Rumors about the restaurant industry aren’t anything new. In fact, we restaurant folks have learned to tolerate and laugh them off. I was recently told by a (reputable) food blogger a story about how a hugely successful restaurant owner in South Norwalk “couldn’t make it because the concept wasn’t a good fit for the area”. When I asked where she had acquired her information, she could only reply that “everyone knows about it”. But alas, she couldn’t have been more mistaken. This owner not only sold the restaurant for a profit, the deal included the rights to the concept and their active consulting role in maintaining the restaurant’s standards, menu integrity, and even the cocktail recipes! How on earth do these rumors get started? Is it from a resentful employee? Perhaps. Or does it stem from a consumer’s desire to have information – juicy, negative, gossip-spreading misinformation?
Misconceptions and gossip about the restaurant industry are just as prevalent on a larger scale as they are on a local level. We’ve all heard the myth that “90% of all restaurants fail in the first year”, as was so unintelligently spewed from the mouth of Chef Rocco DiSpirito on his botched reality restaurant show.
“There have been numerous studies done that say this is simply not true,” says David Sederholt, COO of New York’s Strategic Funding Source and a former chef/restaurant owner, “Not only has this statistic never been proven or backed up by any reputable industry source, if this had been true, it is unlikely that the restaurant industry would have been growing at double digit rates prior to the current recession. “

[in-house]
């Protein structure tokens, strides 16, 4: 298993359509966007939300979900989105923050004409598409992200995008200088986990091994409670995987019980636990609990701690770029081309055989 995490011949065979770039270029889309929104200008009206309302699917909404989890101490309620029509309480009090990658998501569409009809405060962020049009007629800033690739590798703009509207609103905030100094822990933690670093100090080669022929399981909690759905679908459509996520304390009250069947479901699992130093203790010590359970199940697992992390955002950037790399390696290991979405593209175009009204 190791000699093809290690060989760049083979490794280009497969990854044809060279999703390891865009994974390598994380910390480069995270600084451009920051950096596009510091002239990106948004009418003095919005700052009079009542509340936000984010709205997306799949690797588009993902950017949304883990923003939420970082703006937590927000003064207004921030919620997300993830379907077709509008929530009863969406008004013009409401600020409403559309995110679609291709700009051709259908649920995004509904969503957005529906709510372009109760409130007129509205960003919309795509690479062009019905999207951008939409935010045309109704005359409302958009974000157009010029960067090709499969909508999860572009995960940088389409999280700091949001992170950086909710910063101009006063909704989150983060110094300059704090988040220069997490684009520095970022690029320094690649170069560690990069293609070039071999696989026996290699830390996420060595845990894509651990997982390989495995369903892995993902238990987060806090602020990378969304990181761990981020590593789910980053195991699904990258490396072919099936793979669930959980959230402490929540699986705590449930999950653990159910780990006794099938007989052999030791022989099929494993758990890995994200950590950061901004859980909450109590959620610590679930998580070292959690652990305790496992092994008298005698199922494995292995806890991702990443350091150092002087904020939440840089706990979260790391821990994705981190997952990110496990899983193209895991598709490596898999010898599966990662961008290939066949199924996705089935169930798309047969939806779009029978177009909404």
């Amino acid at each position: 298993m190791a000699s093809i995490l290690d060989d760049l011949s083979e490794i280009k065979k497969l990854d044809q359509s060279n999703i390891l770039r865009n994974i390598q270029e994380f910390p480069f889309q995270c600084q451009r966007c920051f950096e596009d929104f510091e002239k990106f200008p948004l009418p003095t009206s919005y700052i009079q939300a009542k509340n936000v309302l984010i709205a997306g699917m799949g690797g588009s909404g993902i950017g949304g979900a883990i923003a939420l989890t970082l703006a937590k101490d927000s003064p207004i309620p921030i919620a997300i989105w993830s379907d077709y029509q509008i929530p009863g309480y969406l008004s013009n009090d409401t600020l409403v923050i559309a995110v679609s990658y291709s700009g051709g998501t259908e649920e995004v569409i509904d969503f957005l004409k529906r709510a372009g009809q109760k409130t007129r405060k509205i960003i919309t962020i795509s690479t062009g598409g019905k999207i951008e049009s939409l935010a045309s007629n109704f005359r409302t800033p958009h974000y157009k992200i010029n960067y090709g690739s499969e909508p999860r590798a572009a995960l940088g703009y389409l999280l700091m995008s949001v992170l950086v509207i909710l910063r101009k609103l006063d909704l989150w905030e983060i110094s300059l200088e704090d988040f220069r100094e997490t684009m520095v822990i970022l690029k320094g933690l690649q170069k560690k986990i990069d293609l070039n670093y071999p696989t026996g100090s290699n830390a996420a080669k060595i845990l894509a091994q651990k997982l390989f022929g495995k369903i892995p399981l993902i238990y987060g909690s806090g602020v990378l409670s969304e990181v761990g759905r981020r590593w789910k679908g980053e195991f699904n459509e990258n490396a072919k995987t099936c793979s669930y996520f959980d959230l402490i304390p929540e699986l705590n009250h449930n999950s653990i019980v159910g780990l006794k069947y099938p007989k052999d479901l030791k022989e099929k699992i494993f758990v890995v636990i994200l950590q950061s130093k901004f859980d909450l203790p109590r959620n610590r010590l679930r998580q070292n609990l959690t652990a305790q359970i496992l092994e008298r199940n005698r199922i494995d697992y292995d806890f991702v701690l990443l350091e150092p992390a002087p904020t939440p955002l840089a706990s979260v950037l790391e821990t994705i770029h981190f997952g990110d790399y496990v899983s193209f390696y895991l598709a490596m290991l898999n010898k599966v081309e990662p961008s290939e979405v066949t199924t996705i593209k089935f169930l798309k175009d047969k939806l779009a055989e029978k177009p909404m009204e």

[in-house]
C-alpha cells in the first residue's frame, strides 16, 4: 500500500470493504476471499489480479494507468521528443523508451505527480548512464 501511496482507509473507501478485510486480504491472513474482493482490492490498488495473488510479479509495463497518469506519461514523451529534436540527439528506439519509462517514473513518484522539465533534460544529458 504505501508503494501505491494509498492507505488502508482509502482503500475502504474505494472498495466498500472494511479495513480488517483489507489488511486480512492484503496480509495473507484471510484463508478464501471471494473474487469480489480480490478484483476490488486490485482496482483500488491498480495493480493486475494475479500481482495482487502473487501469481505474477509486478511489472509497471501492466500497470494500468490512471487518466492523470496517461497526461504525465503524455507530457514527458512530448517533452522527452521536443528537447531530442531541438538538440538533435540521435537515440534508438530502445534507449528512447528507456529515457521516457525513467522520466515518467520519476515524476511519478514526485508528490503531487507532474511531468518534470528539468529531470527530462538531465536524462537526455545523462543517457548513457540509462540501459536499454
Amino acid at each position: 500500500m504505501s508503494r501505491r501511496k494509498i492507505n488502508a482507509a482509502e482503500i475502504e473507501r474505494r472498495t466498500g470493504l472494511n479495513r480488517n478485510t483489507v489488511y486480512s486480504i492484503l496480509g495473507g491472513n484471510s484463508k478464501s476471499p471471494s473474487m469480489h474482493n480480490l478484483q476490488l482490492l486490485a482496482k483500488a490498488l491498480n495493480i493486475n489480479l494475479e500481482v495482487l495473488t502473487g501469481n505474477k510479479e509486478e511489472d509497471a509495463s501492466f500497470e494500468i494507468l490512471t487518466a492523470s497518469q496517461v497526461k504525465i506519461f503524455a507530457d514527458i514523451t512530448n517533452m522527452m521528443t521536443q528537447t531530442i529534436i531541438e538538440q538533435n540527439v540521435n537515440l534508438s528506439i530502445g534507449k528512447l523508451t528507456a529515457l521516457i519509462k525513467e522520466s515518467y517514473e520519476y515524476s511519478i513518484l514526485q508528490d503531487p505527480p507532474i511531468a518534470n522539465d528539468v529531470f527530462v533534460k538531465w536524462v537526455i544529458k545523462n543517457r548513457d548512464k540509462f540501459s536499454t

H.G. Parsa, associate professor of hospitality management at Ohio State University debunked this myth upon conducting a longitudinal study of restaurants in Columbus, Ohio, which showed only a 57 percent to 61 percent failure rate over a three-year period of time. In addition, there is no significant difference in the failure rate of restaurant start-ups and small business start-ups in general. According to the National Restaurant Association 30% of new restaurants fail in the first year, and of those that survive, another 30% close in the next two years. To that end, the Small Business Administration’s Office of Advocacy, as reported by Inc. Magazine, found that the two-year failure rate for all small businesses is 31%, and after five years the rate increases to 49%. You do the math.